A large body of research suggests that students who go to middle school or junior high do worse academically, socially and emotionally, compared to the young teenagers who get to be the oldest students at schools with grades K-8.
A new paper in the Journal of Early Adolescence reinforces this message. The study found that starting a new school in either sixth or seventh grade hurts students’ perceptions of their own reading ability and motivation to work hard in English language arts.
It tracks nearly 6,000 students from kindergarten through eighth grade. The authors compared the performance of students who attended a K-8 school to those who left for a middle school in sixth grade or a junior high in seventh grade. They focused on outcomes by eighth grade to rule out the negative impact that may have come merely from making the transition to a new school itself.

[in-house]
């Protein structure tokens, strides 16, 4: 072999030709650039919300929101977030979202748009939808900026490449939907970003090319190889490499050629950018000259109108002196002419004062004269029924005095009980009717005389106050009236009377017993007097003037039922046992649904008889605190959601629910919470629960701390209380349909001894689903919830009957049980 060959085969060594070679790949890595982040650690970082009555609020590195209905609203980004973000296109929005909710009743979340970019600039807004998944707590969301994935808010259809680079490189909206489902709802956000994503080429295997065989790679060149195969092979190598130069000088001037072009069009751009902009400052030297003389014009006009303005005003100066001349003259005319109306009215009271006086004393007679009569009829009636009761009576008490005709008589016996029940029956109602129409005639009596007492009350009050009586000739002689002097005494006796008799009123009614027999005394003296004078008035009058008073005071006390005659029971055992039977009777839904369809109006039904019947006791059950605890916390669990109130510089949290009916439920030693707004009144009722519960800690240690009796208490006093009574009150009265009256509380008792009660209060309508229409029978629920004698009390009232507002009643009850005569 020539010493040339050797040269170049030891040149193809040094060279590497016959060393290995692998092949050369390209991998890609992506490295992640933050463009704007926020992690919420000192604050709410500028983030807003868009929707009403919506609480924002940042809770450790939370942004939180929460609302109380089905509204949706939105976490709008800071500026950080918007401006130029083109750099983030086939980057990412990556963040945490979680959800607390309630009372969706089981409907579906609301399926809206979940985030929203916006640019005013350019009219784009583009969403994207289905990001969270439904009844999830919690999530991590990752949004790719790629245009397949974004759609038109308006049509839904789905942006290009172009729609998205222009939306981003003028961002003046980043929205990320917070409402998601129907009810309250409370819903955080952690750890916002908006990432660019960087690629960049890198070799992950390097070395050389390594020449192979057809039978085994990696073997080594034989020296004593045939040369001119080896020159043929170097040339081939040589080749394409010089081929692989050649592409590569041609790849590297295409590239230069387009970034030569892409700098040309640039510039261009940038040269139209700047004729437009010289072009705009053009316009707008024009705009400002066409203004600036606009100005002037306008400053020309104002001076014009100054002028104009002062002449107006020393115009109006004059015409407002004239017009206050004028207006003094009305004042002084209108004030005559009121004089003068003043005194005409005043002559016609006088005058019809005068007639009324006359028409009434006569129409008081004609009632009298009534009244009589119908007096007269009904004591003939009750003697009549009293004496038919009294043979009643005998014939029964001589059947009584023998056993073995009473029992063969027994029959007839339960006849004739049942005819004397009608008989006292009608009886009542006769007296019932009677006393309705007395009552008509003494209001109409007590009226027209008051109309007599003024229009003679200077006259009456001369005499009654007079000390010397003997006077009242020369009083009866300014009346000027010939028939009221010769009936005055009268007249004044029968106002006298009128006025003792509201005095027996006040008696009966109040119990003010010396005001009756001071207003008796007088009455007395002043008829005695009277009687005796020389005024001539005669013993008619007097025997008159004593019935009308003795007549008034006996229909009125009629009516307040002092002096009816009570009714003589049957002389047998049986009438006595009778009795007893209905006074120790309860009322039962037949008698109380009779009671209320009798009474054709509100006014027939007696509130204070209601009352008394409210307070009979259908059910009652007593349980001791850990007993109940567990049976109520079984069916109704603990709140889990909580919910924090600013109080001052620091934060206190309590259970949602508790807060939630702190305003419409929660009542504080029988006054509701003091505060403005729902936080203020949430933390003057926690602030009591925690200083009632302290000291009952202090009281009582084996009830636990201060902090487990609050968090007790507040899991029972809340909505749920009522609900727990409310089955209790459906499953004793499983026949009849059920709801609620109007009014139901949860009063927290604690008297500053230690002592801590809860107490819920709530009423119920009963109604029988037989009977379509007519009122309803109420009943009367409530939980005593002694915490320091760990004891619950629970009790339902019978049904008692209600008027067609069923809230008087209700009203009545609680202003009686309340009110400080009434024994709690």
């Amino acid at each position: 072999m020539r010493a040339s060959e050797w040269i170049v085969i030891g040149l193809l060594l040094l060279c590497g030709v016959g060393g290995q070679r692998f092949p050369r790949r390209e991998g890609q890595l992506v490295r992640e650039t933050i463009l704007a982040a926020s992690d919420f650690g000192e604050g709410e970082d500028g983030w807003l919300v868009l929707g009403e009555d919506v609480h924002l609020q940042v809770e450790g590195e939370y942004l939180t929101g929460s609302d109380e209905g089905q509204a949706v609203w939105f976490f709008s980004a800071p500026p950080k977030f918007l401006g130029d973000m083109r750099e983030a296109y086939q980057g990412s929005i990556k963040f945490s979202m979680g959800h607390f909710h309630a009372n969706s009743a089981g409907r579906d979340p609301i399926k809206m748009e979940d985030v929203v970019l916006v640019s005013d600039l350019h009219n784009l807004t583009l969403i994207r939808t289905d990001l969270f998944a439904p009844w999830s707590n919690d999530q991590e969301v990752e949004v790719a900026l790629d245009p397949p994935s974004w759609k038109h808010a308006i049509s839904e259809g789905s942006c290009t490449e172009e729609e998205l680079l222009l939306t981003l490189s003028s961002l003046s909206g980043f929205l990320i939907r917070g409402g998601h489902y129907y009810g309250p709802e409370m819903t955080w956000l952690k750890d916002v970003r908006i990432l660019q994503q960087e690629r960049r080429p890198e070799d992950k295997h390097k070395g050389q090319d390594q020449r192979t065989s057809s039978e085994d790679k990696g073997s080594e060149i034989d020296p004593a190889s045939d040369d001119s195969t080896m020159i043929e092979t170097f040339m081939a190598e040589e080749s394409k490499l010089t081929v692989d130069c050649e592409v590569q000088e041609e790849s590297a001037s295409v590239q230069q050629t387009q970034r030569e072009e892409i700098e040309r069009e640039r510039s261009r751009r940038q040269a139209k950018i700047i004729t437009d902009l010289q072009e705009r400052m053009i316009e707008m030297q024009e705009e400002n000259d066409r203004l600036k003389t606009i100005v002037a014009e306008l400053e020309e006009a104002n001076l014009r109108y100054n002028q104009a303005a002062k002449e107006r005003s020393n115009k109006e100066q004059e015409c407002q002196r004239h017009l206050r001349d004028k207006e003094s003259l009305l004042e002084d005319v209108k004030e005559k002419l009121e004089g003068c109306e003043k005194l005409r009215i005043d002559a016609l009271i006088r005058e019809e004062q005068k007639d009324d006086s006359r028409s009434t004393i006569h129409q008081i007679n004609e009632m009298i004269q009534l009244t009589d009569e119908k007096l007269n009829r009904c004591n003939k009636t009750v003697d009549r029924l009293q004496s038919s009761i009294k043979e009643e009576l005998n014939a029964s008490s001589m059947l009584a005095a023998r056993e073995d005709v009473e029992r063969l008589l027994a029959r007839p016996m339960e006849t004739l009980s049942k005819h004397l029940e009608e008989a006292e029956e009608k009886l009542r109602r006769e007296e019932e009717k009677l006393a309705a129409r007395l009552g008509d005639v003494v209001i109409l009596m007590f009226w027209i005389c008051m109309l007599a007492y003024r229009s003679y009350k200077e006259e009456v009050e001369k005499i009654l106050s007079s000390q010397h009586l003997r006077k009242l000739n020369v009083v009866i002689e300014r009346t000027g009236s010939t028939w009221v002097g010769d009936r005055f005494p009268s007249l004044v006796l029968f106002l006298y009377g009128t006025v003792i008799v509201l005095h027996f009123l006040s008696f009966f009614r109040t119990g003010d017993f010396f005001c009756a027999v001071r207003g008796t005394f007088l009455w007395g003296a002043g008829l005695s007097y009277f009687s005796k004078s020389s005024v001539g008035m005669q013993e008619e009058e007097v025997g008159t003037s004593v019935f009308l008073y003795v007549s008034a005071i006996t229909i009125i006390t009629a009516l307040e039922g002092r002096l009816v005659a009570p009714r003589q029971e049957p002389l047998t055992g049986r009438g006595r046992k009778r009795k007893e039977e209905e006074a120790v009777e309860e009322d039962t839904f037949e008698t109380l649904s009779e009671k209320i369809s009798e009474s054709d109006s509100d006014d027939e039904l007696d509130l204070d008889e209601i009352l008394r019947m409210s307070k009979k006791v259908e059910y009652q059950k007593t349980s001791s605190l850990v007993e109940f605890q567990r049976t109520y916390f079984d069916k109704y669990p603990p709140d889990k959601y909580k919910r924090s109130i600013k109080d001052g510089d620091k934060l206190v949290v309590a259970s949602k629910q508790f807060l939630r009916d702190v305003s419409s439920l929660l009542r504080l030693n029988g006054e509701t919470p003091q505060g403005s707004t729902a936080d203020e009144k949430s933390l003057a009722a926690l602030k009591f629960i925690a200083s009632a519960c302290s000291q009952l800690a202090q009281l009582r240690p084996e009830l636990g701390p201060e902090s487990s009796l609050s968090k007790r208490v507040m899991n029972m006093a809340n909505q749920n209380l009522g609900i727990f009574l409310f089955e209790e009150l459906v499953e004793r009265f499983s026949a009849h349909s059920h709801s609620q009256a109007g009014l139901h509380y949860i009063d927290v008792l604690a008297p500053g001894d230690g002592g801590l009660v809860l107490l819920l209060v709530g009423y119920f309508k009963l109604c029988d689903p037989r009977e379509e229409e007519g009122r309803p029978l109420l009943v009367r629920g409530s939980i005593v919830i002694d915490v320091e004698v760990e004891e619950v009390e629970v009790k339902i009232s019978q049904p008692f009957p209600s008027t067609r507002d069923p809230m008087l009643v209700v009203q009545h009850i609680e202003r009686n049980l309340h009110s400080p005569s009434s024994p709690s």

The negative effects were exaggerated for students from higher-income households. That surprised Elise Cappella, a lead author on the study and associate professor of applied psychology at New York University. Although children from lower-income households did worse in school overall, switching to middle school didn’t affect them as severely as the most privileged kids.
Most students this age attend a middle or junior high school. So, is this evidence we need to do away with them?